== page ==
Bilby is also a small angle neutron scattering instrument that operate in time-of-flight mode using a wide range of wavelengths in a single measurement.  It is very well suited for the study of kinetic effects, like relaxation following a chemical reaction, or external impulses such as mechanical deformation, an electric or magnetic field. The instrument is named after the Australian mammal Macrotis lagotis.

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  • Emu High-Resolution Backscattering Spectrometer

    Emu High-Resolution Backscattering Spectrometer

    Emu is typically used to study  diffusing water molecules or yet larger molecules like polymers or biological molecules. In addition, Emu reveals the quantum-mechanical tunnelling between equivalent orientations of molecular groups. The instrument is named after the Australian mammal Dromaius novaehollandiae. 

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  • Joey Neutron Laue Camera

    Joey Neutron Laue Camera

    Joey is a Laue-diffraction neutron alignment camera that is used to assist in the characterisation and alignment of single crystals prior to an experiment on one of the high-flux instruments, such Taipan, Sika, Koala, Wombat and Echidna.  The instrument is named after the young of the Australian mammal Macropus rufus.

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  • Spatz Neutron Reflectometer

    Spatz Neutron Reflectometer

    Spatz is a neutron reflectometer that operates in the horizontal scattering plane geometry with reflection from a vertical surface. This has some advantages for solid-air, buried solid-solid and solid-liquid interfaces. In addition, the detector can be swung to much larger angles allowing measurement of diffraction from multilayers and lamellar stacks.  The instrument is named after a bird Passer domesticus, a sparrow, known as Spatz in German.

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Submit an instrument proposal



Neutrons are subatomic particles released in nuclear fission. They have no electrical charge and penetrate materials more effectively than X-rays. This ability makes neutrons an especially useful tool in industrial materials analysis.

Neutron scattering is a technique used to find answers to fundamental questions about the structure and composition of materials used in medicine, mining, transportation, building, engineering, food processing and scientific research.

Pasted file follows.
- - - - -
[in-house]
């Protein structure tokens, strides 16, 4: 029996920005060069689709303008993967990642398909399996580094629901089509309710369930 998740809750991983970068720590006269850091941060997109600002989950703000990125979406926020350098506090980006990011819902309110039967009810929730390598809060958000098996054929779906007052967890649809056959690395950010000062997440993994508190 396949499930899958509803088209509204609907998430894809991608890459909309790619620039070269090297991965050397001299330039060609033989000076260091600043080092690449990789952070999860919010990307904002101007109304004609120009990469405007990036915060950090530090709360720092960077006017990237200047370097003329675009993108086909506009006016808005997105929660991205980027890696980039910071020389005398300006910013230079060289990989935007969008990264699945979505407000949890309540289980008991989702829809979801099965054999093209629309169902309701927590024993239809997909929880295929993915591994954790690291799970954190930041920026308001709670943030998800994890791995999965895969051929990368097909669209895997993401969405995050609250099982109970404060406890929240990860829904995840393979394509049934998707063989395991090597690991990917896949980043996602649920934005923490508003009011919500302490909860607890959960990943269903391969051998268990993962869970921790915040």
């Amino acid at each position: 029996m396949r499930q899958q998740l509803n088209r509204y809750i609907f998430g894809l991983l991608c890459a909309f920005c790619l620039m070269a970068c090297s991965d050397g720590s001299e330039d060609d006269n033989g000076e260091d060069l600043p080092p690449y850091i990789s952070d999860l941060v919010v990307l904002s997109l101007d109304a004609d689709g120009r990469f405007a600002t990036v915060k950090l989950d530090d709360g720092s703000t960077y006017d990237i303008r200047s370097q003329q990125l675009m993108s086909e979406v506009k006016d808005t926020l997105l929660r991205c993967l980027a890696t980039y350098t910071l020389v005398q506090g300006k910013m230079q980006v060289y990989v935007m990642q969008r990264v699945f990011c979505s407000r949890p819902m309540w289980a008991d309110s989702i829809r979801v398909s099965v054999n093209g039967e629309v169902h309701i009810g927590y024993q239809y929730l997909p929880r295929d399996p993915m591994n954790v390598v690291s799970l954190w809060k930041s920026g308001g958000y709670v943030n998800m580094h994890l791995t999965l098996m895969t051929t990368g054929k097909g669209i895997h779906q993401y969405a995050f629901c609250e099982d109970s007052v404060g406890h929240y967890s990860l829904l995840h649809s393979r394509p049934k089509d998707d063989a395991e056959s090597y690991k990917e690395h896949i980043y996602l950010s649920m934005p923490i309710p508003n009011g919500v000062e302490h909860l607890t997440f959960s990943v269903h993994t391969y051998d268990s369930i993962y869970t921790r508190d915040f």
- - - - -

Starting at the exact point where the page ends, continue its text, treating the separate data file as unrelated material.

Neutrons penetrate most materials to depths of several centimetres. In comparison, X-rays and electrons probe only near the surface.

X-rays and electrons are scattered by atomic electrons whereas neutrons are scattered by atomic nuclei. This results in a number of differences, perhaps the most important being in the scattering from light elements. Whereas one electron on a hydrogen atom can be hard to find by X-ray or electron diffraction, the hydrogen nucleus scatters neutrons strongly and is easily found in a neutron diffraction experiment.

Neutrons, though electrically neutral, act as small magnets, and are uniquely powerful in the atomic scale study of magnetism.

Neutrons are also uniquely suited to the study of the dynamic processes (e.g. thermal vibrations) in solids.

Sample environments and other capabilities

How it works

Diffraction pattern_Koala

Neutrons created by fission from two sources in the OPAL multipurpose reactor are directed into beams that feed a suite of 15 state-of- the-art neutron instruments. Beams of neutrons are used to probe very small samples. Because they can behave as particle or waves with a magnetic moment,  their special properties reveal information about structure and dynamics at the atomic scale. Although neutrons interact with the nuclei of atoms, they are non-invasive in that they do not change a sample nor deposit energy into it. 

For the diffraction instruments, a sample is placed within a neutron beam and the angles at which the neutrons are deflected or scattered by the material are recorded to generate a “diffraction pattern” from which structural information can be extracted.



Dr Jamie Schulz

Leader, Australian Centre for neutron Scattering

Prof Garry McIntyre

Research Leader, Australian Centre for Neutron Scattering

Prof Anna Paradowska

Industrial Liaison Manager
Senior Research Scientist